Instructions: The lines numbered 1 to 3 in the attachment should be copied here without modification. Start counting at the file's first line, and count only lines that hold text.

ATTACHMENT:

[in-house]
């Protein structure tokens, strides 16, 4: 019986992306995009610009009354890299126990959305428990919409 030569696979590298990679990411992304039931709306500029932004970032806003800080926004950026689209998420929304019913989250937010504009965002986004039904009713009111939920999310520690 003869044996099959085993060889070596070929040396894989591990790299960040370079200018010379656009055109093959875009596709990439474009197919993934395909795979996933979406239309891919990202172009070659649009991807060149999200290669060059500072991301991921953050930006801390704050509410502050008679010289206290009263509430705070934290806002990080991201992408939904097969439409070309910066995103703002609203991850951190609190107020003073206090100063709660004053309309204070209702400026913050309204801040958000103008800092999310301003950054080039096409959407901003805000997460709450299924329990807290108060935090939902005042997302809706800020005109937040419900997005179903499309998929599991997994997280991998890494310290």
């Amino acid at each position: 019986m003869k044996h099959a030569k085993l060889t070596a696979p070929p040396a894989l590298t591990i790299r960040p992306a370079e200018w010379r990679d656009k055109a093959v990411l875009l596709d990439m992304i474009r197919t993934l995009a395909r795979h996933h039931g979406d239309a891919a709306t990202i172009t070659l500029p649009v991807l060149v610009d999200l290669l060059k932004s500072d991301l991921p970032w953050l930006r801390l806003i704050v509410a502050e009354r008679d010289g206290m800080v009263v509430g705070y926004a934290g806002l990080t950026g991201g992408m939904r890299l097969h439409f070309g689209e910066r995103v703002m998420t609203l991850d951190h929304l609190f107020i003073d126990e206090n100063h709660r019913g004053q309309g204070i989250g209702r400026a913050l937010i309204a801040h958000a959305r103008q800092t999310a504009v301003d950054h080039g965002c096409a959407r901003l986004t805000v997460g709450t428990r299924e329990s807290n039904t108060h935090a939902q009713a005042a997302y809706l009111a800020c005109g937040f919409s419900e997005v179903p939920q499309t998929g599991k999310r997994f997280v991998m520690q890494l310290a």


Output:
[in-house]
């Protein structure tokens, strides 16, 4: 019986992306995009610009009354890299126990959305428990919409 030569696979590298990679990411992304039931709306500029932004970032806003800080926004950026689209998420929304019913989250937010504009965002986004039904009713009111939920999310520690 003869044996099959085993060889070596070929040396894989591990790299960040370079200018010379656009055109093959875009596709990439474009197919993934395909795979996933979406239309891919990202172009070659649009991807060149999200290669060059500072991301991921953050930006801390704050509410502050008679010289206290009263509430705070934290806002990080991201992408939904097969439409070309910066995103703002609203991850951190609190107020003073206090100063709660004053309309204070209702400026913050309204801040958000103008800092999310301003950054080039096409959407901003805000997460709450299924329990807290108060935090939902005042997302809706800020005109937040419900997005179903499309998929599991997994997280991998890494310290």
């Amino acid at each position: 019986m003869k044996h099959a030569k085993l060889t070596a696979p070929p040396a894989l590298t591990i790299r960040p992306a370079e200018w010379r990679d656009k055109a093959v990411l875009l596709d990439m992304i474009r197919t993934l995009a395909r795979h996933h039931g979406d239309a891919a709306t990202i172009t070659l500029p649009v991807l060149v610009d999200l290669l060059k932004s500072d991301l991921p970032w953050l930006r801390l806003i704050v509410a502050e009354r008679d010289g206290m800080v009263v509430g705070y926004a934290g806002l990080t950026g991201g992408m939904r890299l097969h439409f070309g689209e910066r995103v703002m998420t609203l991850d951190h929304l609190f107020i003073d126990e206090n100063h709660r019913g004053q309309g204070i989250g209702r400026a913050l937010i309204a801040h958000a959305r103008q800092t999310a504009v301003d950054h080039g965002c096409a959407r901003l986004t805000v997460g709450t428990r299924e329990s807290n039904t108060h935090a939902q009713a005042a997302y809706l009111a800020c005109g937040f919409s419900e997005v179903p939920q499309t998929g599991k999310r997994f997280v991998m520690q890494l310290a």